Upon turning the corner, into a room of large brilliant turquoise, marigold yellow, purple, and indigo framed portraits of formerly incarcerated women, a series of small polaroid photographs of the participants, found in the first room, contrast sharply with these larger-than-life depictions of the women in the second and third parts of the gallery. Sunset and sunrise colors explode throughout, a reminder of how much daylight has been taken away from the incarcerated.

There are many Black Mama’s Bail Out posters on display. These are posters that have been sold and distributed widely to fund Mother’s Day bail payments and to lobby support for movements like ending cash bail. The graphics have been used on banners, flyers, billboards, tee shirts, and more. They were created using words from PPC fellows, formerly incarcerated women who are part of the People’s Paper Co-op,  as inspiration for artists around the country to create the images. The images were tremendously effective; Dynamic graphics and colors that held and grabbed attention and got their messages across. They operate as both art and message, and are effective in both.

A photo shows a piece of handmade paper clothes pinned to a wire on a red-brown wall, the paper has a note collaged onto it that reads: If my record was expunged, I would be able. To live in a better environment, with opportunities for better employment. On top of this note is a Polaroid photograph of a black woman with writing at the bottom that reads Mother, Student, Dancer, Actress (future). The woman stares out at us with an ambiguous smile.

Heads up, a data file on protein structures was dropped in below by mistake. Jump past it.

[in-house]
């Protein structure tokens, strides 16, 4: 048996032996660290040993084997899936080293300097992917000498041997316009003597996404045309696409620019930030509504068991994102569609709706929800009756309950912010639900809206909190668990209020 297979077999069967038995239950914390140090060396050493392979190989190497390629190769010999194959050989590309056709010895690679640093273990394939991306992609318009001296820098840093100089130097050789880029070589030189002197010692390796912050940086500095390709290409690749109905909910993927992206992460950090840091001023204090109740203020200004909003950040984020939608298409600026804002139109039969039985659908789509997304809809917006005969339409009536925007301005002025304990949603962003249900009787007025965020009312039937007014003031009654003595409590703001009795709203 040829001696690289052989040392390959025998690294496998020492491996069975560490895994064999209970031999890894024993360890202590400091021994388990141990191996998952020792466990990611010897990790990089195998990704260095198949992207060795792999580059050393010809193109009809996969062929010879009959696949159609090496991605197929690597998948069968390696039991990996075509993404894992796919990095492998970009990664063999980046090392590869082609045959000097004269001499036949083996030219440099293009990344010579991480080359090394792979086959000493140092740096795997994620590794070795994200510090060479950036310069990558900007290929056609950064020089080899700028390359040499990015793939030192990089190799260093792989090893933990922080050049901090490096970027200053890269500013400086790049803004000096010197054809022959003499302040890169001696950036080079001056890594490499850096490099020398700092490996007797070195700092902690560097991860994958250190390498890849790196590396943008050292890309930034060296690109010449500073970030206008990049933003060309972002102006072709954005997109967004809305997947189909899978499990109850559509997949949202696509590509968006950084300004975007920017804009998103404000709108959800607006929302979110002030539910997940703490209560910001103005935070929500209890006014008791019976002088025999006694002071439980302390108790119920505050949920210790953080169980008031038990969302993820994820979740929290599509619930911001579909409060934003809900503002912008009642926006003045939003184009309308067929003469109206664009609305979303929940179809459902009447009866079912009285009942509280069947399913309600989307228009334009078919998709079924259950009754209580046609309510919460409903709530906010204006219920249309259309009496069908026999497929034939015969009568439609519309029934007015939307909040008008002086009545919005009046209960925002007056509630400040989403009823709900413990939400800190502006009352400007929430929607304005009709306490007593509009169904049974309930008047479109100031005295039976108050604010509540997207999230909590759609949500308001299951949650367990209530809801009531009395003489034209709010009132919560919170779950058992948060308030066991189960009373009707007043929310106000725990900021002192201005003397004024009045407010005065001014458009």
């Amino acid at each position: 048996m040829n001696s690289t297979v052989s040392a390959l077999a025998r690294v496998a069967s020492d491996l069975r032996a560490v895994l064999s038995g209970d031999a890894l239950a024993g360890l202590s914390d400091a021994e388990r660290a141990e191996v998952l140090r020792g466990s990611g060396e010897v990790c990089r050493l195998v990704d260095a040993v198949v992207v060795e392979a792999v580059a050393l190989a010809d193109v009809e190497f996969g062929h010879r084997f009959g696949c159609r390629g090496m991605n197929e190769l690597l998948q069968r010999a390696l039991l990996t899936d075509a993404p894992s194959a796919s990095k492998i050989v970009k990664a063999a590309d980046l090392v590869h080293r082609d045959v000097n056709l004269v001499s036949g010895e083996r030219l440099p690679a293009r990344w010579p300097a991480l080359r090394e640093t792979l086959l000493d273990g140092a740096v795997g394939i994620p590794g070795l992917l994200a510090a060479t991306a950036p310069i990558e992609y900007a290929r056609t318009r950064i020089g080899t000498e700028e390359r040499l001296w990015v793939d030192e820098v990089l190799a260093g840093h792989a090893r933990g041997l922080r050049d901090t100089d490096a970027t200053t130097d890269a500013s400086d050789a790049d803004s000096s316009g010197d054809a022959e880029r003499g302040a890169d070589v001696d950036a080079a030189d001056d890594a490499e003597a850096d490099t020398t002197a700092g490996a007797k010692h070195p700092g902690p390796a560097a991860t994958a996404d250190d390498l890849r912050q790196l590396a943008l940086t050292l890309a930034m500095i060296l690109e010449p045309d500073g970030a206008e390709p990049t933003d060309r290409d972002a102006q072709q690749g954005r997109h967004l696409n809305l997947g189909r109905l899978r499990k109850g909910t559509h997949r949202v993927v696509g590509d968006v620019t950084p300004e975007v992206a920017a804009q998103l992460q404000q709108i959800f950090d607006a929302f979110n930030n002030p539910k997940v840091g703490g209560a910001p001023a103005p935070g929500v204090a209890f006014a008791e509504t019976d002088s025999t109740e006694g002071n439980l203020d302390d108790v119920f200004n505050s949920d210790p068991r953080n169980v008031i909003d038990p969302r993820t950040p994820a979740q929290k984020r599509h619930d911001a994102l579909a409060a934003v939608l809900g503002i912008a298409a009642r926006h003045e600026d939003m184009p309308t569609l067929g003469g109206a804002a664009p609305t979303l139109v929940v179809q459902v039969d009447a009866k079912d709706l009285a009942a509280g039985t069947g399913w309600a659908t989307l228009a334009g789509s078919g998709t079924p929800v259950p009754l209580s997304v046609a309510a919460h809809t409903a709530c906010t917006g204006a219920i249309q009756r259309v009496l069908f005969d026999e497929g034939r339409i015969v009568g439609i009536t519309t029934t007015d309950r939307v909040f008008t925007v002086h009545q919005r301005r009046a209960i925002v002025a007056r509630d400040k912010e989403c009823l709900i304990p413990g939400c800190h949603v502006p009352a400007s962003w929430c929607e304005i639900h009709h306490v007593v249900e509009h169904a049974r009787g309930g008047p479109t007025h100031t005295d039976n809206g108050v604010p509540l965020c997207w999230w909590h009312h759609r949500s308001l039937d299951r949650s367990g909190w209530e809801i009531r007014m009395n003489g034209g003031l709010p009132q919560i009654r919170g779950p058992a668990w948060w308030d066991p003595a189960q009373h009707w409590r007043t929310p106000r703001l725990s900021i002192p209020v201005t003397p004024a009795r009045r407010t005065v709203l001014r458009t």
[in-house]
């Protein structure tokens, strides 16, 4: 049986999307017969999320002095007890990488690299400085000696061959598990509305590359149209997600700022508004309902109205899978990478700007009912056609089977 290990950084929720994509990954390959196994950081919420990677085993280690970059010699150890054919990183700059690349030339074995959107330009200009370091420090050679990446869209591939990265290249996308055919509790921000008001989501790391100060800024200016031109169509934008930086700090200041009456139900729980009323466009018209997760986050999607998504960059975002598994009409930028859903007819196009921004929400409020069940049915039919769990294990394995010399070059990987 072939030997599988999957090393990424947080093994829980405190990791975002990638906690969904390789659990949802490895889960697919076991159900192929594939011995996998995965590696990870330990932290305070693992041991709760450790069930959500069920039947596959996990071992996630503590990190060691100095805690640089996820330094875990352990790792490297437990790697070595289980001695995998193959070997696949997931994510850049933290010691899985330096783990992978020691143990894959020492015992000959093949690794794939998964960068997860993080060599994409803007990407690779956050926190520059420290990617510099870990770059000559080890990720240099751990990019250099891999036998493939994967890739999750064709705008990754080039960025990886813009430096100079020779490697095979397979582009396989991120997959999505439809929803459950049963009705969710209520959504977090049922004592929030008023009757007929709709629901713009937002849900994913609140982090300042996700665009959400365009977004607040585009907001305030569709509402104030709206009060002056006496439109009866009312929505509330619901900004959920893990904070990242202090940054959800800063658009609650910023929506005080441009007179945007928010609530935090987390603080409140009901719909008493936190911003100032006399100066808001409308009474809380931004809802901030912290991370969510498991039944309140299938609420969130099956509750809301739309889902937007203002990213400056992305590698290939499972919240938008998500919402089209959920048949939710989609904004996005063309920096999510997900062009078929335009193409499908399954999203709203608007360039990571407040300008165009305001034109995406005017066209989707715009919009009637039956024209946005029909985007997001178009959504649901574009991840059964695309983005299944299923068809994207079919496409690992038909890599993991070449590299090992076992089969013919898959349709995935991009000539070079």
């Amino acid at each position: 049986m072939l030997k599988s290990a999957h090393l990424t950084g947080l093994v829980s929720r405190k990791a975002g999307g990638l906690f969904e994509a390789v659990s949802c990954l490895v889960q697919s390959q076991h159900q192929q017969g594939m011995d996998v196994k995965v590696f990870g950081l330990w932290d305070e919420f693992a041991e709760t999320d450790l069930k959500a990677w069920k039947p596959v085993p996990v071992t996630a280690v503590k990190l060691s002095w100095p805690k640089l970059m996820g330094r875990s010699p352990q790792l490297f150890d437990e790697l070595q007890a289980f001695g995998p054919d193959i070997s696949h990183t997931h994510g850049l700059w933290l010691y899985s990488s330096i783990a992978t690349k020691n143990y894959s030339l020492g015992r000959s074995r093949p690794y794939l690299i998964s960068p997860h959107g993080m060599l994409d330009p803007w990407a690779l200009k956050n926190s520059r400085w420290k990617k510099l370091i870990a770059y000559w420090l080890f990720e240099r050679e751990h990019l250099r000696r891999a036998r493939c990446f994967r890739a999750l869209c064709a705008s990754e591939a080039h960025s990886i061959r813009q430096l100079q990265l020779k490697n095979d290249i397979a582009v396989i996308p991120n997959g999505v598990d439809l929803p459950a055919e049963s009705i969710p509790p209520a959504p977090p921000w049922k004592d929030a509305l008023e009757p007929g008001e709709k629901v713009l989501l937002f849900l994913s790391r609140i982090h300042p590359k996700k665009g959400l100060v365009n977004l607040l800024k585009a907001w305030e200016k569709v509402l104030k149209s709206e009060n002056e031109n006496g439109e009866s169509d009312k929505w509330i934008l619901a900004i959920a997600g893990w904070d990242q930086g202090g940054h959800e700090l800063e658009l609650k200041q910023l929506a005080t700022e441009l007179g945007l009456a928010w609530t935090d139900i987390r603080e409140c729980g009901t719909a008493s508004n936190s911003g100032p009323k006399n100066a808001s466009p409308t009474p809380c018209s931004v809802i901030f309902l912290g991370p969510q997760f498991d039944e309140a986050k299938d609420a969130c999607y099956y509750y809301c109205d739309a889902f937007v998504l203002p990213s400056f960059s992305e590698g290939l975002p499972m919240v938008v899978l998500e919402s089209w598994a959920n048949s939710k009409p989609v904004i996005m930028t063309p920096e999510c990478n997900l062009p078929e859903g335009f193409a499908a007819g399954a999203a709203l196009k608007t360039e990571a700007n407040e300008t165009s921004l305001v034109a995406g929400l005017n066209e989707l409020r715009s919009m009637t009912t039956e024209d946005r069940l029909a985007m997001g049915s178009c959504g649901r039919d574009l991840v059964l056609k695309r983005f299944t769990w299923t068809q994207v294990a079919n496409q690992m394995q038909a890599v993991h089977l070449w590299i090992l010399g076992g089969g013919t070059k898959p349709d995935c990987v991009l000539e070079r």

A piece of paper made from a participant’s expunged and shredded criminal records, accompanied by a handwritten statement and a Polaroid photo of the participant.

The most resonant parts of the exhibition were the written and spoken words of the women. The documentary in the third room Wide Open featured many beautiful takeaways I will carry with me. The interviewees, women sentenced to life in their adolescence, who were now being released. One woman spoke about the smell of the air on the day she got released, and another talked about how the prison was another dimension. For this documentary, the PPC fellows did the interviews and gave editing feedback. The documentary was also screened within prisons in addition to using it as a tool for activism, a way to send love to those they cannot visit.